PEORIA, Ariz. -- When the Indians' buses pull up to Sky Harbor International Airport in Phoenix on Thursday afternoon, Cliff Lee might be the first one off the bus and on the chartered flight to Texas.

That's not because Lee, who flew in an F-16 fighter jet last month, is itching to get up in the sky again. He's merely ready to get out of the mysterious air of Arizona, where no one knows what is real and what is bogus, and into some games that count.

Because if these Cactus League games counted, the reigning Cy Young Award winner and his inflated ERA would be under some serious scrutiny.

"I'm definitely ready for the season to start," Lee said Wednesday, after another ugly outing against the Mariners at Peoria Stadium. "It's been a strange spring for me."

Considering the remarkable results that became routine for Lee in 2008, the numbers next to his name on the spring stat line do indeed look strange. On Wednesday, he was victimized by Seattle for seven runs on nine hits, including three home runs, over five innings. That raised Lee's ERA to 12.46. He'll leave here having surrendered 33 runs on 46 hits in just 21 2/3 innings. The opposition hit .407 off him.

The good news is he's only walked two batters.

"I'm throwing the ball where I want to," Lee said. "For the most part, I'm ahead in the count. The results weren't there, and that's basically it."

Predictably, Lee and the Indians are showing no concern over what's transpired this spring. They have every bit of confidence that when Lee takes the mound in Monday's season opener at Rangers Ballpark in Arlington, he will once again be the steadying presence he was throughout 2008.

When it comes to expectations, any pressure on Lee to once again go 22-3 with a 2.54 ERA won't come from the Indians. They want him to be the ace of an otherwise questionable starting rotation, but they are not asking for anything statistically historic.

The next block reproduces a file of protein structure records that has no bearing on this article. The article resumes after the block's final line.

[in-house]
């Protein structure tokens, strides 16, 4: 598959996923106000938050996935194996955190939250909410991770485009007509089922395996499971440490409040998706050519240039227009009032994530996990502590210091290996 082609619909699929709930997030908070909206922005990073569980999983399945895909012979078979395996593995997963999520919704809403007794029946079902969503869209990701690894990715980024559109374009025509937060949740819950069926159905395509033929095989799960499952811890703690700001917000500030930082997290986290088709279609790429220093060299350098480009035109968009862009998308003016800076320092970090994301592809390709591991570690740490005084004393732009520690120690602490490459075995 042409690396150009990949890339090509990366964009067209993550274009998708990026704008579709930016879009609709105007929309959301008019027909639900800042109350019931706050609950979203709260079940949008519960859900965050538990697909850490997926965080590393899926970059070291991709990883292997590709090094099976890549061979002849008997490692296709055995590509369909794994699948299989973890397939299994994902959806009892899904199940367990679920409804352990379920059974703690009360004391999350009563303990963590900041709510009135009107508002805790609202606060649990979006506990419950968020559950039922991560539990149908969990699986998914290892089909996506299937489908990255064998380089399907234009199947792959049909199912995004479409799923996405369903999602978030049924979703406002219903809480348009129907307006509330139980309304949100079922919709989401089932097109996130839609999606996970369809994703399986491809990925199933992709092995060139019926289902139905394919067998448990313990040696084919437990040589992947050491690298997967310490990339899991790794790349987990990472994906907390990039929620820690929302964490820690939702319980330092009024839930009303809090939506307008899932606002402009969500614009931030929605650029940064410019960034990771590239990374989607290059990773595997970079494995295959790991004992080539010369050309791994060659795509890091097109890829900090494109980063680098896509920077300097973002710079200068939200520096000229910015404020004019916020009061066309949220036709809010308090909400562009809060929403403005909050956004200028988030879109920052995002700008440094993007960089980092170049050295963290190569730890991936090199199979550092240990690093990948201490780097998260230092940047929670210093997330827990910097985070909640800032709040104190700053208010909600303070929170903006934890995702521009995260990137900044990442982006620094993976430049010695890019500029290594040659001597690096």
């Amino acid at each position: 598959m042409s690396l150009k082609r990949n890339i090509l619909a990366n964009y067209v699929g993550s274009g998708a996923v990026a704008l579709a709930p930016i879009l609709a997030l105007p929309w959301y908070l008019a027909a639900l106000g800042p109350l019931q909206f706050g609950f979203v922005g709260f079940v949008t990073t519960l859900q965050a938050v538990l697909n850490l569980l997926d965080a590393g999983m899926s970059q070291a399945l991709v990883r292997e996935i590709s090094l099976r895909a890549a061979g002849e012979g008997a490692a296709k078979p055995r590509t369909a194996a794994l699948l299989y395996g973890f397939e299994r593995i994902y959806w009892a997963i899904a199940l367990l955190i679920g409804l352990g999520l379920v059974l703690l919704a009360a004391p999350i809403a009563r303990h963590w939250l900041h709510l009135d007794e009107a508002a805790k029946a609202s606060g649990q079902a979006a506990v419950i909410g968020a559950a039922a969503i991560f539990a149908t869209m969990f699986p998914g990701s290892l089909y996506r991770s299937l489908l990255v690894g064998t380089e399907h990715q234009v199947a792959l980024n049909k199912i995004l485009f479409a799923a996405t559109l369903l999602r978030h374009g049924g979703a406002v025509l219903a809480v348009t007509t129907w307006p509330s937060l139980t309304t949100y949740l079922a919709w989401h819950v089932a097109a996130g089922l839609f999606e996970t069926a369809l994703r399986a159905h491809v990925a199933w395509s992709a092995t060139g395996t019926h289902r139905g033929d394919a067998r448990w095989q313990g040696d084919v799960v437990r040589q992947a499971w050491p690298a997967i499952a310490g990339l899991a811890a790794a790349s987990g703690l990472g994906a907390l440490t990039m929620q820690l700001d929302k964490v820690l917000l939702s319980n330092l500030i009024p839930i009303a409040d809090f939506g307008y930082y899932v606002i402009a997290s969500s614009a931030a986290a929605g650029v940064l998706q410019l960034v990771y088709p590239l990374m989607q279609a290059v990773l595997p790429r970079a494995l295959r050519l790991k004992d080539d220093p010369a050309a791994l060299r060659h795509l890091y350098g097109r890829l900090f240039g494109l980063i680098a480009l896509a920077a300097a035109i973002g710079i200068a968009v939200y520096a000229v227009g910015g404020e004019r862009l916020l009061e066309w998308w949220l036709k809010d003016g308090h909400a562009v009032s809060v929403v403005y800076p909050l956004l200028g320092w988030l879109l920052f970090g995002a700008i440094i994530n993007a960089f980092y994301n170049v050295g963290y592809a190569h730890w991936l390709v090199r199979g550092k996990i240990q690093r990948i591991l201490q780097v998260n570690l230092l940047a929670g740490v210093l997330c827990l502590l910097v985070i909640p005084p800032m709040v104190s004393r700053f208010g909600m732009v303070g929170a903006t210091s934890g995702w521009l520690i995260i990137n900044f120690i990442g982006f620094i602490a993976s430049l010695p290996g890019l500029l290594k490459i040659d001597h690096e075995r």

"The [outside] expectations are greater," manager Eric Wedge said. "It'll be a matter of him having the discipline to try to focus on what he can control and not get caught up with everything going on outside the lines."

For now, any scrutiny of Lee's performance from outside the lines is rather harmless stuff. Even on a day in which Adrian Beltre, Mike Wilson and Rob Johnson all took Lee deep, Wedge saw positives.

"I thought the ball came out of Cliff's hand pretty good," Wedge said. "He had a real good breaking ball. His changeup was a little firm at times, but he had good fastball command. It was one of those hitters' days."

That was difficult to dispute, given the 14-14 final score and the windy conditions. And the dry air of Arizona is a well-publicized calamity for pitchers.

"I know the ball does travel more and the air is thinner," Lee said, "so, theoretically, the ball shouldn't break as much."

But as Lee himself admitted "that sounds like an excuse," and he doesn't wish to sound as though he's making excuses.

"I still have to make my pitches and show improvement," Lee said.

Where pitching coach Carl Willis sees improvement from Lee is his pitch selection from outing to outing. Lee stuck strictly to fastballs in his first three outings before going with a more regular-season-ready selection in a strong start against the Rockies on March 22. But these past two starts have seen him feeding the opposition a steady diet of changeups and breaking balls, and the results have not been encouraging.

Willis, though, pointed out that Lee is not pitching with the benefit of a scouting report of the opposition.

"That forces him to read swings and look for tendencies," Willis said. "It's a little more challenging."

More important challenges lie ahead for Lee, beginning with the first Opening Day start of his career.

"That's where you want to be as a starting pitcher," Lee said. "You want to be the guy who gets the ball that first day. But I'm not putting any extra pressure or expectations on myself. It really just boils down to giving the team a chance to win."

Lee didn't give his team that chance in a spring season that saw him go 0-3 in six starts. But one thing he hasn't lost is his confidence.

"I still expect to be successful," he said. "That's not going to change. Whether good things happen or bad things happen, you've still got to be confident to be successful. I'm going to go out there expecting to put up zeroes, go deep into the game and give the team a chance to win. That's what I expect every time."